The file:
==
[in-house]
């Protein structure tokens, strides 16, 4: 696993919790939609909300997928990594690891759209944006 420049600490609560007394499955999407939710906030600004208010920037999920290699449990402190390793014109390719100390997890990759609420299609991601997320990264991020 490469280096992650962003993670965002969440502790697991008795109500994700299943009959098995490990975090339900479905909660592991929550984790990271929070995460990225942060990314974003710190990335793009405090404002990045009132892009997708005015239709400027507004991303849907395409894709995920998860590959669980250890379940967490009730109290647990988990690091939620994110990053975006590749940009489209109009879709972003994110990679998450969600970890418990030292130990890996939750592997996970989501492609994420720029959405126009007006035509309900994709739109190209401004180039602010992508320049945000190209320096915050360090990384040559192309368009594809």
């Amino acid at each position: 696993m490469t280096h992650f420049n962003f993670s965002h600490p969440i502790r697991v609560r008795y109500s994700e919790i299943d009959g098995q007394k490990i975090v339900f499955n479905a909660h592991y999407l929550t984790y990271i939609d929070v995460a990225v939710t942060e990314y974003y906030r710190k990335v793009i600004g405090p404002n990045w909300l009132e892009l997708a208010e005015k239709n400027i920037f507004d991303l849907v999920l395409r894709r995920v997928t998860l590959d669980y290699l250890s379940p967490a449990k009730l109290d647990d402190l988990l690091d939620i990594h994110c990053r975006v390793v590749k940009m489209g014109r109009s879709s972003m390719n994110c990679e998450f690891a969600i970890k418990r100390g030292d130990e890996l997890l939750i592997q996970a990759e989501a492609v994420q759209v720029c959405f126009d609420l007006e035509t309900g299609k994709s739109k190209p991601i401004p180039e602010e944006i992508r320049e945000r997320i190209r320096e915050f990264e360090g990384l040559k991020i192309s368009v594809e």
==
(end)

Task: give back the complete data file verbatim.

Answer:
[in-house]
């Protein structure tokens, strides 16, 4: 696993919790939609909300997928990594690891759209944006 420049600490609560007394499955999407939710906030600004208010920037999920290699449990402190390793014109390719100390997890990759609420299609991601997320990264991020 490469280096992650962003993670965002969440502790697991008795109500994700299943009959098995490990975090339900479905909660592991929550984790990271929070995460990225942060990314974003710190990335793009405090404002990045009132892009997708005015239709400027507004991303849907395409894709995920998860590959669980250890379940967490009730109290647990988990690091939620994110990053975006590749940009489209109009879709972003994110990679998450969600970890418990030292130990890996939750592997996970989501492609994420720029959405126009007006035509309900994709739109190209401004180039602010992508320049945000190209320096915050360090990384040559192309368009594809």
């Amino acid at each position: 696993m490469t280096h992650f420049n962003f993670s965002h600490p969440i502790r697991v609560r008795y109500s994700e919790i299943d009959g098995q007394k490990i975090v339900f499955n479905a909660h592991y999407l929550t984790y990271i939609d929070v995460a990225v939710t942060e990314y974003y906030r710190k990335v793009i600004g405090p404002n990045w909300l009132e892009l997708a208010e005015k239709n400027i920037f507004d991303l849907v999920l395409r894709r995920v997928t998860l590959d669980y290699l250890s379940p967490a449990k009730l109290d647990d402190l988990l690091d939620i990594h994110c990053r975006v390793v590749k940009m489209g014109r109009s879709s972003m390719n994110c990679e998450f690891a969600i970890k418990r100390g030292d130990e890996l997890l939750i592997q996970a990759e989501a492609v994420q759209v720029c959405f126009d609420l007006e035509t309900g299609k994709s739109k190209p991601i401004p180039e602010e944006i992508r320049e945000r997320i190209r320096e915050f990264e360090g990384l040559k991020i192309s368009v594809e």